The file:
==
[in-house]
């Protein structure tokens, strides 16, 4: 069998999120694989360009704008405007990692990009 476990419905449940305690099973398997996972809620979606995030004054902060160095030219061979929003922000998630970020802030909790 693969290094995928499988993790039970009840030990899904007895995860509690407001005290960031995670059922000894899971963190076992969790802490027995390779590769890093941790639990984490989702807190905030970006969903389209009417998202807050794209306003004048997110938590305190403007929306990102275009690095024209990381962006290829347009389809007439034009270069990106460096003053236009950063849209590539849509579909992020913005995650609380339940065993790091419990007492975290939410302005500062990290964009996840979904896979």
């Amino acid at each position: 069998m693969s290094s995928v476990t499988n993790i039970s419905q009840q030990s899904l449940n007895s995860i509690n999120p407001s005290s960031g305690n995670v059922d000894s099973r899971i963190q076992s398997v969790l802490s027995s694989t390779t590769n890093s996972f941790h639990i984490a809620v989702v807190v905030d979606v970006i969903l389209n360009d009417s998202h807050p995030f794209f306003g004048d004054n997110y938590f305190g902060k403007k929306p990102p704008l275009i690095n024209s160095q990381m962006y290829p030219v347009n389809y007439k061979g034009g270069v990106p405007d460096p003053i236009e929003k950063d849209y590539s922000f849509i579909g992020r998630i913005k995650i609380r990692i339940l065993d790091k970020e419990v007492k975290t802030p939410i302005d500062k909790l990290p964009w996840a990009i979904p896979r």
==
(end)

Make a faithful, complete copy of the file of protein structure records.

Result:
[in-house]
């Protein structure tokens, strides 16, 4: 069998999120694989360009704008405007990692990009 476990419905449940305690099973398997996972809620979606995030004054902060160095030219061979929003922000998630970020802030909790 693969290094995928499988993790039970009840030990899904007895995860509690407001005290960031995670059922000894899971963190076992969790802490027995390779590769890093941790639990984490989702807190905030970006969903389209009417998202807050794209306003004048997110938590305190403007929306990102275009690095024209990381962006290829347009389809007439034009270069990106460096003053236009950063849209590539849509579909992020913005995650609380339940065993790091419990007492975290939410302005500062990290964009996840979904896979």
């Amino acid at each position: 069998m693969s290094s995928v476990t499988n993790i039970s419905q009840q030990s899904l449940n007895s995860i509690n999120p407001s005290s960031g305690n995670v059922d000894s099973r899971i963190q076992s398997v969790l802490s027995s694989t390779t590769n890093s996972f941790h639990i984490a809620v989702v807190v905030d979606v970006i969903l389209n360009d009417s998202h807050p995030f794209f306003g004048d004054n997110y938590f305190g902060k403007k929306p990102p704008l275009i690095n024209s160095q990381m962006y290829p030219v347009n389809y007439k061979g034009g270069v990106p405007d460096p003053i236009e929003k950063d849209y590539s922000f849509i579909g992020r998630i913005k995650i609380r990692i339940l065993d790091k970020e419990v007492k975290t802030p939410i302005d500062k909790l990290p964009w996840a990009i979904p896979r």